Calculating the number of electrons that move through a calculator

If the 0.300-mA current through the calculator mentioned in the [link] example is carried by electrons, how many electrons per second pass through it?

Strategy

The current calculated in the previous example was defined for the flow of positive charge. For electrons, the magnitude is the same, but the sign is opposite, I electrons = 0.300 × 10 −3 C/s .Since each electron ( e ) has a charge of –1 . 60 × 10 19 C , we can convert the current in coulombs per second to electrons per second.

Solution

Starting with the definition of current, we have

I electrons = Δ Q electrons Δ t = –0 . 300 × 10 3 C s . size 12{I = { {ΔQ} over {Δt} } = { {0 "." "300 " times " 10" rSup { size 8{ - 3} } " C"} over {"s"} } "."} {}

We divide this by the charge per electron, so that

e s = –0 . 300 × 10 3 C s × 1 e –1 .60 × 10 19 C = 1.88 × 10 15 e s .

Discussion

There are so many charged particles moving, even in small currents, that individual charges are not noticed, just as individual water molecules are not noticed in water flow. Even more amazing is that they do not always keep moving forward like soldiers in a parade. Rather they are like a crowd of people with movement in different directions but a general trend to move forward. There are lots of collisions with atoms in the metal wire and, of course, with other electrons.

Questions & Answers

what is variations in raman spectra for nanomaterials
Jyoti Reply
I only see partial conversation and what's the question here!
Crow Reply
what about nanotechnology for water purification
RAW Reply
please someone correct me if I'm wrong but I think one can use nanoparticles, specially silver nanoparticles for water treatment.
Damian
yes that's correct
Professor
I think
Professor
what is the stm
Brian Reply
is there industrial application of fullrenes. What is the method to prepare fullrene on large scale.?
Rafiq
industrial application...? mmm I think on the medical side as drug carrier, but you should go deeper on your research, I may be wrong
Damian
How we are making nano material?
LITNING Reply
what is a peer
LITNING Reply
What is meant by 'nano scale'?
LITNING Reply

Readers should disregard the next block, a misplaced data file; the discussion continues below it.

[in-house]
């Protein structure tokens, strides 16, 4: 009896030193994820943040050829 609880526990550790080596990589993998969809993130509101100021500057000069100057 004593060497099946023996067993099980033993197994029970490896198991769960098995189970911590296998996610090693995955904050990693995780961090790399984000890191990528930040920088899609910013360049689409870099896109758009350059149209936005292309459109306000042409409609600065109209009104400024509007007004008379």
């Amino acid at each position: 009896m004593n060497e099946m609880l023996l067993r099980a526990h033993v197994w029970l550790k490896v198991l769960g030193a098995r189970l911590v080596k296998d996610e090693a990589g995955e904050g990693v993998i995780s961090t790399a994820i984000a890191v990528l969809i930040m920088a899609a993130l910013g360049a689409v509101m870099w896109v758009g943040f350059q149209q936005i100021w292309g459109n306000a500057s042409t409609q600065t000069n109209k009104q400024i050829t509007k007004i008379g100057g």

What is STMs full form?
LITNING
scanning tunneling microscope
Sahil
how nano science is used for hydrophobicity
Santosh
Do u think that Graphene and Fullrene fiber can be used to make Air Plane body structure the lightest and strongest. Rafiq
Rafiq
what is differents between GO and RGO?
Mahi
what is simplest way to understand the applications of nano robots used to detect the cancer affected cell of human body.? How this robot is carried to required site of body cell.? what will be the carrier material and how can be detected that correct delivery of drug is done Rafiq
Rafiq
what is Nano technology ?
Bob Reply
write examples of Nano molecule?
Bob
The nanotechnology is as new science, to scale nanometric
brayan
nanotechnology is the study, desing, synthesis, manipulation and application of materials and functional systems through control of matter at nanoscale
Damian
Is there any normative that regulates the use of silver nanoparticles?
Damian Reply
what king of growth are you checking .?
Renato
What fields keep nano created devices from performing or assimulating ? Magnetic fields ? Are do they assimilate ?
Stoney Reply
why we need to study biomolecules, molecular biology in nanotechnology?
Adin Reply
?
Kyle
yes I'm doing my masters in nanotechnology, we are being studying all these domains as well..
Adin
why?
Adin
what school?
Kyle
biomolecules are e building blocks of every organics and inorganic materials.
Joe
anyone know any internet site where one can find nanotechnology papers?
Damian Reply
research.net
kanaga
sciencedirect big data base
Ernesto
Introduction about quantum dots in nanotechnology
Praveena Reply
what does nano mean?
Anassong Reply
nano basically means 10^(-9). nanometer is a unit to measure length.
Bharti
do you think it's worthwhile in the long term to study the effects and possibilities of nanotechnology on viral treatment?
Damian Reply
absolutely yes
Daniel
how did you get the value of 2000N.What calculations are needed to arrive at it
Smarajit Reply
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Source:  OpenStax, General physics ii phy2202ca. OpenStax CNX. Jul 05, 2013 Download for free at http://legacy.cnx.org/content/col11538/1.2